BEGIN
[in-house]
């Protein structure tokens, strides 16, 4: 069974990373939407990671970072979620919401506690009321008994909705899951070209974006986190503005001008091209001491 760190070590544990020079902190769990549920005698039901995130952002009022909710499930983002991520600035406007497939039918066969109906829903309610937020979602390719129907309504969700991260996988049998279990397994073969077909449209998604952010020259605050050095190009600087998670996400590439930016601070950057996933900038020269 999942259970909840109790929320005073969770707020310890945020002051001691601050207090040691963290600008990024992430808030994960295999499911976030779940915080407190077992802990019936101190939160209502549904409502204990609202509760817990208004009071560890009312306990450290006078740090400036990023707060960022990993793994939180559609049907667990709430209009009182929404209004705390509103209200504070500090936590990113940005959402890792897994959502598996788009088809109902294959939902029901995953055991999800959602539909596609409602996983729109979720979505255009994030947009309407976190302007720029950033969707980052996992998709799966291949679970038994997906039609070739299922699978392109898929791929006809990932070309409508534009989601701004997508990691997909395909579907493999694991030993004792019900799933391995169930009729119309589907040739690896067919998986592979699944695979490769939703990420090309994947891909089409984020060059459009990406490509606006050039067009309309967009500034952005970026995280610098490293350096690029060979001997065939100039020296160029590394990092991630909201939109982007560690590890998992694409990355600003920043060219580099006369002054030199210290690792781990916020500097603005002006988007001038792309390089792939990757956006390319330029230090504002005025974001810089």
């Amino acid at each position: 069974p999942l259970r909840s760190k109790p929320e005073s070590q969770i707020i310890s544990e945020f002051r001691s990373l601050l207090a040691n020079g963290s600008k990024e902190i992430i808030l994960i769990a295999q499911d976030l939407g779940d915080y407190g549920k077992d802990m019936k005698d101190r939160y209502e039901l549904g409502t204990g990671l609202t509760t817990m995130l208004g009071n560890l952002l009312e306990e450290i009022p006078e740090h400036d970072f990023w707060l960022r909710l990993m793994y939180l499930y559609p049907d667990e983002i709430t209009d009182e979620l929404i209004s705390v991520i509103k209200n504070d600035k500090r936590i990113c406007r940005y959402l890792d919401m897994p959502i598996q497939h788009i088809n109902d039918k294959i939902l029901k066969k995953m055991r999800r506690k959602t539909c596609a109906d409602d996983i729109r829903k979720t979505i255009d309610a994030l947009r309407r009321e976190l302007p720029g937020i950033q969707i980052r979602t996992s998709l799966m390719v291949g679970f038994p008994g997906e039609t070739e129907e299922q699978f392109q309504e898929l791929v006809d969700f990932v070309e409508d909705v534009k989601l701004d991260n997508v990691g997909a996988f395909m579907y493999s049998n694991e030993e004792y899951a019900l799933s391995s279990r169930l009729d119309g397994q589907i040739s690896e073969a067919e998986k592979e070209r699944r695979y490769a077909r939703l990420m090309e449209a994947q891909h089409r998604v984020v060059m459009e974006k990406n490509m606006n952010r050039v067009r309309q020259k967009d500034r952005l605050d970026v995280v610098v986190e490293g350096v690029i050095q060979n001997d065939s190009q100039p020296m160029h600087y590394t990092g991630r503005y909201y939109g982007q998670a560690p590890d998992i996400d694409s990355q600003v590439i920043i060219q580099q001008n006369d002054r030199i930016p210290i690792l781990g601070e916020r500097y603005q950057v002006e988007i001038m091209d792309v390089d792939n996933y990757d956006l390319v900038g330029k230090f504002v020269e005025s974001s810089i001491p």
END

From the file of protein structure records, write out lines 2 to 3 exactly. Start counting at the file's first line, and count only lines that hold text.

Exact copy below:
């Protein structure tokens, strides 16, 4: 069974990373939407990671970072979620919401506690009321008994909705899951070209974006986190503005001008091209001491 760190070590544990020079902190769990549920005698039901995130952002009022909710499930983002991520600035406007497939039918066969109906829903309610937020979602390719129907309504969700991260996988049998279990397994073969077909449209998604952010020259605050050095190009600087998670996400590439930016601070950057996933900038020269 999942259970909840109790929320005073969770707020310890945020002051001691601050207090040691963290600008990024992430808030994960295999499911976030779940915080407190077992802990019936101190939160209502549904409502204990609202509760817990208004009071560890009312306990450290006078740090400036990023707060960022990993793994939180559609049907667990709430209009009182929404209004705390509103209200504070500090936590990113940005959402890792897994959502598996788009088809109902294959939902029901995953055991999800959602539909596609409602996983729109979720979505255009994030947009309407976190302007720029950033969707980052996992998709799966291949679970038994997906039609070739299922699978392109898929791929006809990932070309409508534009989601701004997508990691997909395909579907493999694991030993004792019900799933391995169930009729119309589907040739690896067919998986592979699944695979490769939703990420090309994947891909089409984020060059459009990406490509606006050039067009309309967009500034952005970026995280610098490293350096690029060979001997065939100039020296160029590394990092991630909201939109982007560690590890998992694409990355600003920043060219580099006369002054030199210290690792781990916020500097603005002006988007001038792309390089792939990757956006390319330029230090504002005025974001810089």
């Amino acid at each position: 069974p999942l259970r909840s760190k109790p929320e005073s070590q969770i707020i310890s544990e945020f002051r001691s990373l601050l207090a040691n020079g963290s600008k990024e902190i992430i808030l994960i769990a295999q499911d976030l939407g779940d915080y407190g549920k077992d802990m019936k005698d101190r939160y209502e039901l549904g409502t204990g990671l609202t509760t817990m995130l208004g009071n560890l952002l009312e306990e450290i009022p006078e740090h400036d970072f990023w707060l960022r909710l990993m793994y939180l499930y559609p049907d667990e983002i709430t209009d009182e979620l929404i209004s705390v991520i509103k209200n504070d600035k500090r936590i990113c406007r940005y959402l890792d919401m897994p959502i598996q497939h788009i088809n109902d039918k294959i939902l029901k066969k995953m055991r999800r506690k959602t539909c596609a109906d409602d996983i729109r829903k979720t979505i255009d309610a994030l947009r309407r009321e976190l302007p720029g937020i950033q969707i980052r979602t996992s998709l799966m390719v291949g679970f038994p008994g997906e039609t070739e129907e299922q699978f392109q309504e898929l791929v006809d969700f990932v070309e409508d909705v534009k989601l701004d991260n997508v990691g997909a996988f395909m579907y493999s049998n694991e030993e004792y899951a019900l799933s391995s279990r169930l009729d119309g397994q589907i040739s690896e073969a067919e998986k592979e070209r699944r695979y490769a077909r939703l990420m090309e449209a994947q891909h089409r998604v984020v060059m459009e974006k990406n490509m606006n952010r050039v067009r309309q020259k967009d500034r952005l605050d970026v995280v610098v986190e490293g350096v690029i050095q060979n001997d065939s190009q100039p020296m160029h600087y590394t990092g991630r503005y909201y939109g982007q998670a560690p590890d998992i996400d694409s990355q600003v590439i920043i060219q580099q001008n006369d002054r030199i930016p210290i690792l781990g601070e916020r500097y603005q950057v002006e988007i001038m091209d792309v390089d792939n996933y990757d956006l390319v900038g330029k230090f504002v020269e005025s974001s810089i001491p």